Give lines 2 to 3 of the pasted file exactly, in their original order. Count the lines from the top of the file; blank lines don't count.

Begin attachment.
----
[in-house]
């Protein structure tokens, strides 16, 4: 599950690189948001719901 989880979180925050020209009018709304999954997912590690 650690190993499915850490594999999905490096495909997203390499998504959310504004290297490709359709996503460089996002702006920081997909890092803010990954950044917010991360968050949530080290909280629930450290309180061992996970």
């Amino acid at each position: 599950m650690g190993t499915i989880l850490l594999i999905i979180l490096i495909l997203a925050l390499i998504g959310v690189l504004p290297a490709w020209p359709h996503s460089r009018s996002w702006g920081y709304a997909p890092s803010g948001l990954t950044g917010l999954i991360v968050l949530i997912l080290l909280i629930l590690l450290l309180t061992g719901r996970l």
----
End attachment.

């Protein structure tokens, strides 16, 4: 599950690189948001719901 989880979180925050020209009018709304999954997912590690 650690190993499915850490594999999905490096495909997203390499998504959310504004290297490709359709996503460089996002702006920081997909890092803010990954950044917010991360968050949530080290909280629930450290309180061992996970």
């Amino acid at each position: 599950m650690g190993t499915i989880l850490l594999i999905i979180l490096i495909l997203a925050l390499i998504g959310v690189l504004p290297a490709w020209p359709h996503s460089r009018s996002w702006g920081y709304a997909p890092s803010g948001l990954t950044g917010l999954i991360v968050l949530i997912l080290l909280i629930l590690l450290l309180t061992g719901r996970l």